The ER did everything they could and there were people all over doing tests to figure out what had happened, why she had stopped breathing, they were also mighty quick about bringing in a social worker. I knew from past experience that that is a really bad sign. I already knew we were not in a good place. the Respiratory therapist was amazing and tireless in staying with B. Even when others ran around the room and took turns with her, he never left her side. The social worker then told us that if she ever needed one, he was the RT that she would choose. then she also divulged that he was her uncle and he would try his very hardest to make sure that she survived his watch.

They had to shock her several times while waiting for the life flight. When they were doing an MRI they found the problem. A cerebellar AVMwas the cause of all of this.

They wouldn't let either one of us in the helicopter as they needed all the room for hospital personnel, but our bishop drove us down to SLC as neither of us was in any position to be driving for that long. The neurosurgeon told us that only 10% of people survive the first 24 hours of an injury as severe as B's. He tied to be compassionate while still making the gravity of the situation clear for us. the PICU doctors were not focusing on her brain at all at that point. Her lungs were so ill that she needed a tremendous amount of support just to breathe. We never left her alone for about two weeks. One of us was always at her bedside.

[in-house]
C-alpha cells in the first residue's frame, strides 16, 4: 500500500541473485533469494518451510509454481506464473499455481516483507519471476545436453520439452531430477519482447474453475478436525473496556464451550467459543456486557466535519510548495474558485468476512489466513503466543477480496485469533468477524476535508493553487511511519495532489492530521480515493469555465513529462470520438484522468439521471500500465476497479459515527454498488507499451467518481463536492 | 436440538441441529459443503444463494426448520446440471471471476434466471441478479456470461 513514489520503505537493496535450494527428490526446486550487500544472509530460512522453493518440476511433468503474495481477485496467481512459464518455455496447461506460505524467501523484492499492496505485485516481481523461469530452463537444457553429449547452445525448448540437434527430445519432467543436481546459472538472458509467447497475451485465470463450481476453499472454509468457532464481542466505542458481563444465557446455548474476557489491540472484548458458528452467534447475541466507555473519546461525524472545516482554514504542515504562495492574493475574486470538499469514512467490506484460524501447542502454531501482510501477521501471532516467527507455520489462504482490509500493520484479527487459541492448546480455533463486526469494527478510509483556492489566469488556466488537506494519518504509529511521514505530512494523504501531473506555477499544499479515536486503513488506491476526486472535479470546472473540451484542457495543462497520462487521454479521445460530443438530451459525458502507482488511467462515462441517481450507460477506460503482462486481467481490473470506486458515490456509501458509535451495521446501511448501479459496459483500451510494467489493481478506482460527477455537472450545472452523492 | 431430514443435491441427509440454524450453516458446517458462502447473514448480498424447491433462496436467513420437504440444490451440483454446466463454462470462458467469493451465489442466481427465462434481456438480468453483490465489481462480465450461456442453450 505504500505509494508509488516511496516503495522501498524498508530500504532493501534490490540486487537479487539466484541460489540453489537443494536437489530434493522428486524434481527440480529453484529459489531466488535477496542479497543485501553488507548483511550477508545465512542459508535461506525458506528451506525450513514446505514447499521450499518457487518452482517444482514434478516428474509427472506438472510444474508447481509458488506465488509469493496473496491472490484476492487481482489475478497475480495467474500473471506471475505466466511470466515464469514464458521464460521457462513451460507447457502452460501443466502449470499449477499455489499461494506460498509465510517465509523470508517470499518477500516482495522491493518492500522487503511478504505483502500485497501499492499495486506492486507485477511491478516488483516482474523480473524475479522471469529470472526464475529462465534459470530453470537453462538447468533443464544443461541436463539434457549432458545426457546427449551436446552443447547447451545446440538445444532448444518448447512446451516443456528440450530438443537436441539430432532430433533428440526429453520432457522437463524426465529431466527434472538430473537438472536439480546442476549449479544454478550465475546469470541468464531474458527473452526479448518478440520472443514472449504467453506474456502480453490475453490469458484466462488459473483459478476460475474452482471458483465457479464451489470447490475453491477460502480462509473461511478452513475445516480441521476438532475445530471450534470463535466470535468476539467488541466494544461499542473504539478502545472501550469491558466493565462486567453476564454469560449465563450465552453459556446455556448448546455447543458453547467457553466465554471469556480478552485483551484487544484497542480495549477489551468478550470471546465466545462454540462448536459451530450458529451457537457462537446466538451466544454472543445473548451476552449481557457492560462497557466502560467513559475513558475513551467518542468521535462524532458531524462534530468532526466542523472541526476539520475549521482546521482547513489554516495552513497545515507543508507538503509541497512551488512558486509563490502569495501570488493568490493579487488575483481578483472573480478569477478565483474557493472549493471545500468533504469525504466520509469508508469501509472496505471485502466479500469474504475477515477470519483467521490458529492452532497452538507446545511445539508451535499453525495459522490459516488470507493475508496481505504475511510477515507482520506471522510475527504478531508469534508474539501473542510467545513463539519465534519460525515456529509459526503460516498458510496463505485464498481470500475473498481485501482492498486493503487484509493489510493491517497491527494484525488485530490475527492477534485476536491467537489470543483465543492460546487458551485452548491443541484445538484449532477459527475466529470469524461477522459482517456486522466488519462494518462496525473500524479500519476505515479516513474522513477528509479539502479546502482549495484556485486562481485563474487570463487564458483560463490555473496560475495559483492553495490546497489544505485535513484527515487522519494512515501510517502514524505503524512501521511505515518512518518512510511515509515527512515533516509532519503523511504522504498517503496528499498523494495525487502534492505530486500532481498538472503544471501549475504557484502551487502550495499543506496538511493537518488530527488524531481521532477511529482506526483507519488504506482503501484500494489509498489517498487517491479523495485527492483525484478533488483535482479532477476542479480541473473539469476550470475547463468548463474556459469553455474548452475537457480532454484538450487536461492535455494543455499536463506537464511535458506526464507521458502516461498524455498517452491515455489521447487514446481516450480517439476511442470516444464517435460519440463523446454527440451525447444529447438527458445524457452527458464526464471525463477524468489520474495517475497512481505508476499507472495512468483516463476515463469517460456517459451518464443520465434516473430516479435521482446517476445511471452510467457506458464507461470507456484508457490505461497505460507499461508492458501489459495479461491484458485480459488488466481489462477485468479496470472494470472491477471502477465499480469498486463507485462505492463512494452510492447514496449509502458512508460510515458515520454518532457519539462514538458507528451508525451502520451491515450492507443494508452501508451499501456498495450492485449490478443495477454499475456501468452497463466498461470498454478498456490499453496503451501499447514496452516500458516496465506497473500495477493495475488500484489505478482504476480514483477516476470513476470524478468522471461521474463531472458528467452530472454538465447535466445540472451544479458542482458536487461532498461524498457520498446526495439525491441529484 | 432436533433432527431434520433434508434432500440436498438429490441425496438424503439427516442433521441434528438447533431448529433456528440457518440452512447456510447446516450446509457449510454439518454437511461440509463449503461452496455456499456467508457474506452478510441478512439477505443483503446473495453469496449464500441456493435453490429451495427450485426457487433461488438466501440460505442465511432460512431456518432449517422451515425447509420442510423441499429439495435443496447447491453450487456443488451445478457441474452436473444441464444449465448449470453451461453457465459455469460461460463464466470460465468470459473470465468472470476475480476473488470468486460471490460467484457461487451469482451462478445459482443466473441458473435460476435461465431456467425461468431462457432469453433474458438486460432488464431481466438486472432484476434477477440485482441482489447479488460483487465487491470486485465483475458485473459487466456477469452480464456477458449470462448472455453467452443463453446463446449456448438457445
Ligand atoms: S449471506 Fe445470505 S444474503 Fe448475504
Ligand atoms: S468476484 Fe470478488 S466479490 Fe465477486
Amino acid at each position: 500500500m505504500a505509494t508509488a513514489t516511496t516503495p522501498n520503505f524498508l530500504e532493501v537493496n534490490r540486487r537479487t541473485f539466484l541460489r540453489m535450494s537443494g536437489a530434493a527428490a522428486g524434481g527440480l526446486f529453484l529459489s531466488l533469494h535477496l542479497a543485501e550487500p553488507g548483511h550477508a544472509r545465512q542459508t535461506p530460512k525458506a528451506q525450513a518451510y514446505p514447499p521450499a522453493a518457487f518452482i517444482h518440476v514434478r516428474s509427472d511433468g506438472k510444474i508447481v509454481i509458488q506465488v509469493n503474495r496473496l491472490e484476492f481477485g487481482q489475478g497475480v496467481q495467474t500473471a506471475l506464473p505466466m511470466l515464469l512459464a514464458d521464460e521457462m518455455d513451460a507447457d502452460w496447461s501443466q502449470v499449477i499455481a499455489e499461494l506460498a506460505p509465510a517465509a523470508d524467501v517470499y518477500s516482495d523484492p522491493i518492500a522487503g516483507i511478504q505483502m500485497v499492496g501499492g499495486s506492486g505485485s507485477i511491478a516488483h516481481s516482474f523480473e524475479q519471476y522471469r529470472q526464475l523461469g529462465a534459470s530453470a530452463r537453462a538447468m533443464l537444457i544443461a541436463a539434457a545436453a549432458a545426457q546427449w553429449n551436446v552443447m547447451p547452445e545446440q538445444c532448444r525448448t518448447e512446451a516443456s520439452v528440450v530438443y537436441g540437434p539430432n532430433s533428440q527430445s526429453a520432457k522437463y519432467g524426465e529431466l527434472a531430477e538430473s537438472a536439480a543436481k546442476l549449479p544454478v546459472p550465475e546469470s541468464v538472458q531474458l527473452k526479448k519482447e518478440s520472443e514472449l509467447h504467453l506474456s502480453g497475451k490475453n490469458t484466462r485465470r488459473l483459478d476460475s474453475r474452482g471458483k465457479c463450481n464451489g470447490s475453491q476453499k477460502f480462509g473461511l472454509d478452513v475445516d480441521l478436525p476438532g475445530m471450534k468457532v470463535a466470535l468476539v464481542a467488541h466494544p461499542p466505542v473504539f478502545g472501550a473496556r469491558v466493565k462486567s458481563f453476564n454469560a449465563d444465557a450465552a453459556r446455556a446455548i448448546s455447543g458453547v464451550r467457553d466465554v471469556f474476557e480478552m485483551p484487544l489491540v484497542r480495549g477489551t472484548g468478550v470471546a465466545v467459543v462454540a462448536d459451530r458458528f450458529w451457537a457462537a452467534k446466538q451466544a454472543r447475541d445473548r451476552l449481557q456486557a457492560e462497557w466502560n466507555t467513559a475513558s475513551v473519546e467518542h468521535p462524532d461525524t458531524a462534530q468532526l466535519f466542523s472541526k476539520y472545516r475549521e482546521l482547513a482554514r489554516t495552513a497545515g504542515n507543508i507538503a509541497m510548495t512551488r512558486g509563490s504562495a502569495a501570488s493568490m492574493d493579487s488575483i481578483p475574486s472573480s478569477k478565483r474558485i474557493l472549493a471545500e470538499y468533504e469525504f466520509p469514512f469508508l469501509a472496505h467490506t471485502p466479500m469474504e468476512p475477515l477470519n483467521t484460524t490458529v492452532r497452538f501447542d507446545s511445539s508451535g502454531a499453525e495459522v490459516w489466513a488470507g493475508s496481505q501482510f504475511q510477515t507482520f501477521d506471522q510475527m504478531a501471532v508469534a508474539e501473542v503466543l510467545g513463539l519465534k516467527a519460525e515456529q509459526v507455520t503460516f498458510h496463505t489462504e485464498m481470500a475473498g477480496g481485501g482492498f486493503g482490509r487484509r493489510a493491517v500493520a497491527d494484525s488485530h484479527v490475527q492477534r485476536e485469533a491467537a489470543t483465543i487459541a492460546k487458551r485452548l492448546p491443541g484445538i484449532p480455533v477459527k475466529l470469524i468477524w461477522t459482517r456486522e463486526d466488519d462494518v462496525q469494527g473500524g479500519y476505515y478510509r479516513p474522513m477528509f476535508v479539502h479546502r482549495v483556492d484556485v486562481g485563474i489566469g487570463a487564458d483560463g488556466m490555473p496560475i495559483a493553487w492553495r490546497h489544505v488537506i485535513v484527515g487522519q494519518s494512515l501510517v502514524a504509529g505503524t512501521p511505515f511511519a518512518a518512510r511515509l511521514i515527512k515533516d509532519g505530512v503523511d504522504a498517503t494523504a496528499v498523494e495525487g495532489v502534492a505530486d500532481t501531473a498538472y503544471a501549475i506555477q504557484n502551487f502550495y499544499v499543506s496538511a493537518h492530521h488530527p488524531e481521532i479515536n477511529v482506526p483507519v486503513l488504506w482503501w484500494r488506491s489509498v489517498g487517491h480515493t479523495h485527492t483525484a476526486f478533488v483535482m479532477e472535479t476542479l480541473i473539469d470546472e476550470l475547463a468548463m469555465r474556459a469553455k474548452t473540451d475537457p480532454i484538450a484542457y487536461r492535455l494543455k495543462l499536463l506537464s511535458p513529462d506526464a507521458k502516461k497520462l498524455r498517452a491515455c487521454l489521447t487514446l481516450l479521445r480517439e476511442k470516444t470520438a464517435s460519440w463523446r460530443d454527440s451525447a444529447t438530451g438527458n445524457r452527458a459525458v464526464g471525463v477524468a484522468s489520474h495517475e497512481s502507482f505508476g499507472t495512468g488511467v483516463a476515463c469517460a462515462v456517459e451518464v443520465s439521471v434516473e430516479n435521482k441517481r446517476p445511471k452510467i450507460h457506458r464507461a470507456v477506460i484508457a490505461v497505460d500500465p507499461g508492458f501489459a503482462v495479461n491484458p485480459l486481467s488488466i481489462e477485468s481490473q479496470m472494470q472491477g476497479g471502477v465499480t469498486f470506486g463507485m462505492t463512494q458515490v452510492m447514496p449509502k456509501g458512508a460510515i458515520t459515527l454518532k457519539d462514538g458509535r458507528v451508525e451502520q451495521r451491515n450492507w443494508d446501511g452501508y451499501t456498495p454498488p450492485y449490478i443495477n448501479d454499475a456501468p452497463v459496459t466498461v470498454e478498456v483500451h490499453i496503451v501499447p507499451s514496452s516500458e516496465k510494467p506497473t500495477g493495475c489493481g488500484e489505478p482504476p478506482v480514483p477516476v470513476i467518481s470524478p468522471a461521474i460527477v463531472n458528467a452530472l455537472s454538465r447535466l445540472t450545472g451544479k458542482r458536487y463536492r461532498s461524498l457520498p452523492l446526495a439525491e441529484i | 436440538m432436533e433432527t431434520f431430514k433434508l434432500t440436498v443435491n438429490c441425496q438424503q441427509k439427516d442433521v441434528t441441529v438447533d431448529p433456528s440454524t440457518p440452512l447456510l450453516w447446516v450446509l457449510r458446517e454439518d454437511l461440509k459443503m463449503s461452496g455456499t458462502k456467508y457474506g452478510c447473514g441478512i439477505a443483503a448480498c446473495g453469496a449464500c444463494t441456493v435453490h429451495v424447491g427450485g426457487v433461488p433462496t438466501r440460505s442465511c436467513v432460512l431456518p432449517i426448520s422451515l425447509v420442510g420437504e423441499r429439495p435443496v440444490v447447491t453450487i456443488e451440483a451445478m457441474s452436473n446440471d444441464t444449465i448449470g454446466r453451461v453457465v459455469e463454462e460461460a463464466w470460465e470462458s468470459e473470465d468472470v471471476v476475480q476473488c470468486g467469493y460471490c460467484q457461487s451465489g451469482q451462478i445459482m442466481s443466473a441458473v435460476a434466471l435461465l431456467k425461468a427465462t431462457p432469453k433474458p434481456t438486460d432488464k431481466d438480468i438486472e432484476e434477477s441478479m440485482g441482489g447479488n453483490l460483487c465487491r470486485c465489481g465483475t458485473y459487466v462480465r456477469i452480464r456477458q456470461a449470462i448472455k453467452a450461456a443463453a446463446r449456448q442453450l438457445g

I couldn't bear to leave her side even for a minute just in case something happened. I knew her life could be short and I didn't want to miss any of it. They kicked us out of the PICU during shift change, but we always had someone with her every other time. this was difficult because we had our two other children to care for and Rapunzel was still very young. She nursed all the time still. We had decided that we needed the children with us in case B died. We needed to be a family during this trial. My parents stayed with them at my grandparents home five minutes from the hospital for the first few days. As B held on, we realized that we could be at the hospital for months. They have a few RV pads for people there long term and my parents lent us their RV and that's where we all lived for that stay in the hospital.